When comparing states with population percentages residing in major cities, Nevada is considered the third most urban state in the nation. It also has the distinction of being the driest, with less than 4 inches of precipitation annually in the Las Vegas Valley. Nevada is using 280,000 acre-feet of water from its 300,000 acre-feet allotment from the Colorado River annually. Approximately 60% of this is used for urban landscaping. With average water use at >300 gallons per person per day in the past, Las Vegans have been criticized as “water-wasters.” Rising water prices and an active research and extension education program begun in 1985 and supported by the local water utility has helped to contribute to changing water use patterns and a reduction in water use. Research, educational programs for commercial landscapers, and home horticulture programs conducted through Master Gardeners have helped to reduce water use in the Las Vegas Valley while providing information on sound horticultural practices.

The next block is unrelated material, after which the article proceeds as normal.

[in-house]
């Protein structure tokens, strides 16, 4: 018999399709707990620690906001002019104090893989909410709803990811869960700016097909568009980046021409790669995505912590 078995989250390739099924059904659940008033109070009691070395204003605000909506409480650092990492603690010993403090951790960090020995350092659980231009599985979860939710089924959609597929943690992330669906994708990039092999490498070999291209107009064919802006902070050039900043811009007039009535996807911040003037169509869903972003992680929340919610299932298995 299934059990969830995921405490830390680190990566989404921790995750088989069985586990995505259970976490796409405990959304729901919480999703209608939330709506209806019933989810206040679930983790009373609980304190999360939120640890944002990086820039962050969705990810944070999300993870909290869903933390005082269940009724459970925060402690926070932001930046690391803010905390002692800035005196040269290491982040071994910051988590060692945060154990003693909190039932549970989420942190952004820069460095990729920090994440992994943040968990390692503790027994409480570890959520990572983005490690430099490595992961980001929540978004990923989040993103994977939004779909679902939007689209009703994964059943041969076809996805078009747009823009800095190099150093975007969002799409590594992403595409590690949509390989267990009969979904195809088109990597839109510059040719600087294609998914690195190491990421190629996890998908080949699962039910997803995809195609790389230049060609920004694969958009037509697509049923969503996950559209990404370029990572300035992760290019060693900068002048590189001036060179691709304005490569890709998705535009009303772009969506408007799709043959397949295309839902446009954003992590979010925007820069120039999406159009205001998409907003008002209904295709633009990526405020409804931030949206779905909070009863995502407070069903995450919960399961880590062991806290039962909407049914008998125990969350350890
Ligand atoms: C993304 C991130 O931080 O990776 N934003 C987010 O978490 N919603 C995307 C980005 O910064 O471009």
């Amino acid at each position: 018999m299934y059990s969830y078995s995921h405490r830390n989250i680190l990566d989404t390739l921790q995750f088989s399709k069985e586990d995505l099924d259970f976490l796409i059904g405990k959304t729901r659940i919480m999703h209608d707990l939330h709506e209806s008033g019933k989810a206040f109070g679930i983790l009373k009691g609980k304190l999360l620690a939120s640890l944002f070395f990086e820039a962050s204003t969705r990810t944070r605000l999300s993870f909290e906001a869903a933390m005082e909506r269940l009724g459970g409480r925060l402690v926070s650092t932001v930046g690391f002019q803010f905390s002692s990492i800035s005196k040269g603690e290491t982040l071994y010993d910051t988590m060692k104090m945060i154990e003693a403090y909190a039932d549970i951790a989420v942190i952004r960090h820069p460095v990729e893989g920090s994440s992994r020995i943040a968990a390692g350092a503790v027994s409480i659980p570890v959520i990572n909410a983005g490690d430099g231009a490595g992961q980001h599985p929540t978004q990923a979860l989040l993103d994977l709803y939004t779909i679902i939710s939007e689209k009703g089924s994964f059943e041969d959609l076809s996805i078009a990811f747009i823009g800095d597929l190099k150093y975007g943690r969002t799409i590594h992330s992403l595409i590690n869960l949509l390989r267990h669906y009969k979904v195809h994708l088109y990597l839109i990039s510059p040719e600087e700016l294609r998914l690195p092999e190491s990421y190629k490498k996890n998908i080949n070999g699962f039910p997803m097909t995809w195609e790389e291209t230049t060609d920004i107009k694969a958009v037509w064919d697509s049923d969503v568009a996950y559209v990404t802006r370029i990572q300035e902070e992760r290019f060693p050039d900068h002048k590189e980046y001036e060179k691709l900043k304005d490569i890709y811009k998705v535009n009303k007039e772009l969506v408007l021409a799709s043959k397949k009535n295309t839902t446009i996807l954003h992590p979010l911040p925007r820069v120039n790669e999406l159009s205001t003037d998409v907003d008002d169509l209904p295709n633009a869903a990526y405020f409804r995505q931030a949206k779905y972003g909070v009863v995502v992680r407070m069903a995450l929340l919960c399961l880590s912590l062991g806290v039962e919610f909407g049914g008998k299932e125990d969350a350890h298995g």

D.A. Devitt, R.L. Morris and D.S. Neuman